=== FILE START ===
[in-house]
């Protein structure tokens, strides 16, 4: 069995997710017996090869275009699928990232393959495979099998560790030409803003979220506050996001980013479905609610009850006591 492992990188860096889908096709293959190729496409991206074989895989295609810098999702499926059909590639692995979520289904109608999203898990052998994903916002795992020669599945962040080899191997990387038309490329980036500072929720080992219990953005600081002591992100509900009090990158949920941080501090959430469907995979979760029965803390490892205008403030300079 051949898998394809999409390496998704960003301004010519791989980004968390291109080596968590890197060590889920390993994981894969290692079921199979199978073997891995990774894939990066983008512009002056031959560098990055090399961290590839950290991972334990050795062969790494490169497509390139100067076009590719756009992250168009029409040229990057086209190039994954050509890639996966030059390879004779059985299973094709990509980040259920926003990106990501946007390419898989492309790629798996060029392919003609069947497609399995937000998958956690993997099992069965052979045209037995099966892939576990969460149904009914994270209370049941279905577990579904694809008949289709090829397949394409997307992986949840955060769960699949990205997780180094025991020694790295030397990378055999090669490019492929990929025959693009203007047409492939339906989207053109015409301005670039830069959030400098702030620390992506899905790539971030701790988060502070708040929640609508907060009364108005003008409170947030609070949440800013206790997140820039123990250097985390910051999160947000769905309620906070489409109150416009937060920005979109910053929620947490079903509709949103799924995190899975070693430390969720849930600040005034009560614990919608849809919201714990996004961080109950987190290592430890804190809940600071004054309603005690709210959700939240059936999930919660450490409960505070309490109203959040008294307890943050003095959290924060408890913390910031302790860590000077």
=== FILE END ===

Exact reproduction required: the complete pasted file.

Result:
[in-house]
């Protein structure tokens, strides 16, 4: 069995997710017996090869275009699928990232393959495979099998560790030409803003979220506050996001980013479905609610009850006591 492992990188860096889908096709293959190729496409991206074989895989295609810098999702499926059909590639692995979520289904109608999203898990052998994903916002795992020669599945962040080899191997990387038309490329980036500072929720080992219990953005600081002591992100509900009090990158949920941080501090959430469907995979979760029965803390490892205008403030300079 051949898998394809999409390496998704960003301004010519791989980004968390291109080596968590890197060590889920390993994981894969290692079921199979199978073997891995990774894939990066983008512009002056031959560098990055090399961290590839950290991972334990050795062969790494490169497509390139100067076009590719756009992250168009029409040229990057086209190039994954050509890639996966030059390879004779059985299973094709990509980040259920926003990106990501946007390419898989492309790629798996060029392919003609069947497609399995937000998958956690993997099992069965052979045209037995099966892939576990969460149904009914994270209370049941279905577990579904694809008949289709090829397949394409997307992986949840955060769960699949990205997780180094025991020694790295030397990378055999090669490019492929990929025959693009203007047409492939339906989207053109015409301005670039830069959030400098702030620390992506899905790539971030701790988060502070708040929640609508907060009364108005003008409170947030609070949440800013206790997140820039123990250097985390910051999160947000769905309620906070489409109150416009937060920005979109910053929620947490079903509709949103799924995190899975070693430390969720849930600040005034009560614990919608849809919201714990996004961080109950987190290592430890804190809940600071004054309603005690709210959700939240059936999930919660450490409960505070309490109203959040008294307890943050003095959290924060408890913390910031302790860590000077």